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Relativity Space sets Terran 1 launch date

"GLHF" (Good Luck, Have Fun), the largest 3D printed object to attempt orbital flight, will launch from Complex 16 in Cape Canaveral, Florida, around 13:00 Eastern Time, on 8 March 2023

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Relativity Space has recently announced the date for the first launch of Terran 1, called “GLHF” (Good Luck, Have Fun) – the largest 3D printed object to attempt orbital flight. The vehicle will launch from Complex 16 in Cape Canaveral, Florida, around 13:00 Eastern Time, on 8 March 2023. The launch is the first orbital attempt by Relativity Space, and will not include a customer payload.

Terran 1, a two-stage, expendable rocket, stands 110 feet tall, and 7.5 feet wide, and has nine 3D printed Aeon engines on its first stage and one Aeon Vac on its second stage.

Relativity Space sets Terran 1 launch date. The largest 3D printed object to attempt orbital flight will launch on 8 March 2023.

All Relativity Space engines, and the structure, are entirely 3D printed by either DED (via the internally developed Stargate WAAM systems) or metal PBF (Velo3D and possibly other systems). According to the company, the engines “use liquid oxygen (LOX) and liquid natural gas (LNG), which are not only the best for rocket propulsion, but also for reusability, and the easiest to eventually transition to methane on Mars.”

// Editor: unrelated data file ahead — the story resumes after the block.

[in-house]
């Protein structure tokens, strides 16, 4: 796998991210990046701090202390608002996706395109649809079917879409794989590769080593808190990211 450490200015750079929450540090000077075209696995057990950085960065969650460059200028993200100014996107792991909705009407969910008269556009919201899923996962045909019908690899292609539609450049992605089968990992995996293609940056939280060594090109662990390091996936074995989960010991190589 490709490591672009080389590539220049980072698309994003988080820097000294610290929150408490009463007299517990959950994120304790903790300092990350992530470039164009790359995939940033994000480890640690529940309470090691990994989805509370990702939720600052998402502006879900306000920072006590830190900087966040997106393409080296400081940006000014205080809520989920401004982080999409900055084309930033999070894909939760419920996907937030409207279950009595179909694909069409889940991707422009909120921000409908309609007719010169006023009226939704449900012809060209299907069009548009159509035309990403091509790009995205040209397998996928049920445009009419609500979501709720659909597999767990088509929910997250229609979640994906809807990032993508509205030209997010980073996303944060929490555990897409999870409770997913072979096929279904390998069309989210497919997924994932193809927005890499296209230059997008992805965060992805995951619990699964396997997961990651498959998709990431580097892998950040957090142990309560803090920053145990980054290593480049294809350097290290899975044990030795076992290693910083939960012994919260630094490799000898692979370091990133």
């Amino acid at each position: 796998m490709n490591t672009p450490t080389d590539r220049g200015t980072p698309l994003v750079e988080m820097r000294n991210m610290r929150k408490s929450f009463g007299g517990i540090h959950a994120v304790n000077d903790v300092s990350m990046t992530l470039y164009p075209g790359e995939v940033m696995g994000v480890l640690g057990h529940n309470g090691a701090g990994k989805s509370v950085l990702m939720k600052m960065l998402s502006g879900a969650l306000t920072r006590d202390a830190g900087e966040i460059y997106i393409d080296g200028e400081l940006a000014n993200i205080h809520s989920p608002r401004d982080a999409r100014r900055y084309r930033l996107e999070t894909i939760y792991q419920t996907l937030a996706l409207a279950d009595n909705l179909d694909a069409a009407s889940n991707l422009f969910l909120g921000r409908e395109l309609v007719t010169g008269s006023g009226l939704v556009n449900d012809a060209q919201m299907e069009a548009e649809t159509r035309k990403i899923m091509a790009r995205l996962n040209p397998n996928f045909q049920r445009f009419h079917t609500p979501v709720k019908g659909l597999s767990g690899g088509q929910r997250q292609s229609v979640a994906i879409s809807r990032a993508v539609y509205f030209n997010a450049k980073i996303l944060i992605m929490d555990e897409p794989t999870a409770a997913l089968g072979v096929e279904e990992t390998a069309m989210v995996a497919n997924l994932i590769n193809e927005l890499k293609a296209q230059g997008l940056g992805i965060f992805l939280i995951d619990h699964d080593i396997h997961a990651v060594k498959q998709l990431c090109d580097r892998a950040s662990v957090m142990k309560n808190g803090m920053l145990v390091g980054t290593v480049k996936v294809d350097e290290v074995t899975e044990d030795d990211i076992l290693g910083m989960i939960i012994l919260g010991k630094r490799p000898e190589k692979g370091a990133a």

“7 years ago, I remember at Y Combinator our mentor Sam Altman [CEO of OpenAI] told us we were absolutely crazy for trying to simultaneously invent a brand new manufacturing technology and an orbital rocket, which is already super hard. Now we are on the launch pad almost ready to go with the world’s first 3D printed rocket. It’s been a truly wild ride to get to this point, and certainly way harder than I ever imagined going into it – but all the feels from me and our team as we embark on this historic launch. There is a very bright future ahead for Relativity Space! (and [for what it’s worth] Sam says he’s a big fan now),” Tweeted Tim Ellis, Co-founder, and CEO of Relativity Space, on 22 February 2023.

The launch was originally scheduled for the Summer of 2022, but considering the revolutionary nature of space travel, this delay is negligible in the grand scheme of things.

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